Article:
Michael Sheen talks about the Oscar nominated pic “Frost/Nixon”
Actor Michael Sheen hits the big screen as Sir David Frost in Frost/Nixon, a gripping dramatisation of Frost’s 1977 TV interviews with President Richard Nixon. No stranger to political dramas, the three-time BAFTA nominee has played a variety of figures, including David Frost in the original stage version of Frost/Nixon in London and New York and Tony Blair in Stephen Frears’ 2003 television film The Deal and again in Frears’ 2006 movie The Queen.
Q: You have lived with David Frost for the best part of two years, first in the stage play and now in the film FROST/NIXON, so does it now feel like you’re letting go? A: Well that has already happened because we wrapped the film about a year ago. Once all this publicity ends it will be peculiar to let go of it. To think, “well that’s it, that’s the end of that journey.” When we were doing the play [FROST/NIXON] in London’s West End, Sir David Frost interviewed me for Al Jazeera TV and I said to him, “I have to be you eight times a week and I’m going to be you for another year or more.” I remember him saying something like, “That’s funny, because so am I” (mimicking Sir David Frost’s voice]. So he has to be him all the time, I only have to be him for a relatively short period.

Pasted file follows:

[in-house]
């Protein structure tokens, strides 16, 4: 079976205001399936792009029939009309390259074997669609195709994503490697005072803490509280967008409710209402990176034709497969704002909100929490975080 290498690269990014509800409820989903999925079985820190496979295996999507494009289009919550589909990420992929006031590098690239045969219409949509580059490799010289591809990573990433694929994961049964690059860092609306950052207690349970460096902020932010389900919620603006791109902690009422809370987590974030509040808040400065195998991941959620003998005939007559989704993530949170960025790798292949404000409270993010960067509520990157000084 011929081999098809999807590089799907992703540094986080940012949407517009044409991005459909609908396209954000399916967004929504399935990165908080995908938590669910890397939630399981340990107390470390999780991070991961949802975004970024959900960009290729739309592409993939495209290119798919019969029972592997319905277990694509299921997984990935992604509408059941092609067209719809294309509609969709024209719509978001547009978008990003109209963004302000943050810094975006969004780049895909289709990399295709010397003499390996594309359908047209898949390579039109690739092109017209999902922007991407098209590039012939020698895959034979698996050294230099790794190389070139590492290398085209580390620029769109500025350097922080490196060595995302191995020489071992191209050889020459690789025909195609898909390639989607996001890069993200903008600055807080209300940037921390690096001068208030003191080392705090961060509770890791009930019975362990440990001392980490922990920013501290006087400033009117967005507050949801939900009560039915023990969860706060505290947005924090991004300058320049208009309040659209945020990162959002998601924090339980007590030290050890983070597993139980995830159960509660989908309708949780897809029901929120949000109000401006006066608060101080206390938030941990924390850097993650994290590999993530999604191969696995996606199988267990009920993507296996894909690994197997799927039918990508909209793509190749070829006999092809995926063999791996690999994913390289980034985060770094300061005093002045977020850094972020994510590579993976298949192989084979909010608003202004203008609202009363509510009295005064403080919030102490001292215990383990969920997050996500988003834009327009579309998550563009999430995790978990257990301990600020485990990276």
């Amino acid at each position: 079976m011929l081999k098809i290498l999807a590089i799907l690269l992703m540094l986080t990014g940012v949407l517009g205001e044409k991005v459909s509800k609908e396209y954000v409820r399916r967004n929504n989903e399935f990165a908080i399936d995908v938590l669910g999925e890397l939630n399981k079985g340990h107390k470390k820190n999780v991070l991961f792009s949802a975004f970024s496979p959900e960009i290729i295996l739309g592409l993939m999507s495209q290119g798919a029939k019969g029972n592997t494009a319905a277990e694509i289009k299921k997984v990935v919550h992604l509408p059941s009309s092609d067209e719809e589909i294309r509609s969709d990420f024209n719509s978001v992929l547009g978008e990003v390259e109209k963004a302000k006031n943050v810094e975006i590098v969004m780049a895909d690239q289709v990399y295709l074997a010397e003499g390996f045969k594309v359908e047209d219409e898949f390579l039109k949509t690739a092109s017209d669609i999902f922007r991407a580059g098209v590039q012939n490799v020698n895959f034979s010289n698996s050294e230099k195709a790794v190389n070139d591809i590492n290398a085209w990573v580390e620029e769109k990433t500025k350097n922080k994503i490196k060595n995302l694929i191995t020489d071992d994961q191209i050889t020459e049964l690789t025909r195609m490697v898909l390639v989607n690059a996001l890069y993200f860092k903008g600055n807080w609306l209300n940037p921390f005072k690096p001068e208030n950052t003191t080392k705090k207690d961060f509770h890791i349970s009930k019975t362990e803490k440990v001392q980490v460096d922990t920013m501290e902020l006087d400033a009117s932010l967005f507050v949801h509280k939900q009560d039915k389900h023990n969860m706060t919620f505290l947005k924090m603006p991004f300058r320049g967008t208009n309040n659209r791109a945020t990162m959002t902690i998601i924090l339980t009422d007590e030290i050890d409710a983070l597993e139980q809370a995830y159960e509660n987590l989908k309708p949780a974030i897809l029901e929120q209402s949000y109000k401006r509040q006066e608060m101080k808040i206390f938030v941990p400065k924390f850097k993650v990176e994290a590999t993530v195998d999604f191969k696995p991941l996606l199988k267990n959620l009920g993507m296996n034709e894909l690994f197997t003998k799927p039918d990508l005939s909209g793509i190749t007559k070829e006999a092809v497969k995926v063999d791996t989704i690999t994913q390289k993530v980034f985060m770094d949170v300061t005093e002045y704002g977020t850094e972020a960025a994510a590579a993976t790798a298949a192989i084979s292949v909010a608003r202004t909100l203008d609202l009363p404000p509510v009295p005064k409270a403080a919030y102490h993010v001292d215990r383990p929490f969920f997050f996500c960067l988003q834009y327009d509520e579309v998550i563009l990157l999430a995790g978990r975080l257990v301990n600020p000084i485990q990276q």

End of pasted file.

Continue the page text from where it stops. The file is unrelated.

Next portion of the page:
Q: In the film it says that David Frost defined the age that we live in. Do you think that is an accurate statement? A: He was the first TV star in Britain. If you talk about that era as being the television era, then I suppose that in some ways he does define the age we live in. There is an idea of television being a mixture of low-brow, high-brow, politics, entertainment and all that stuff. That is one of the things that I guess some people don’t like about him, or find frustrating about him, that he cannot be pigeon-holed. He is the cross-over between entertainment and politics. Recently in the United States, Sarah Palin did not come over too well in an interview, and that all goes back to this interview [Frost’s TV interview with Nixon], which was the first time that a major politician got really badly wrong-footed on television. It was trial by television and Frost was there! He invented trial by television! So he is a very interesting contradiction.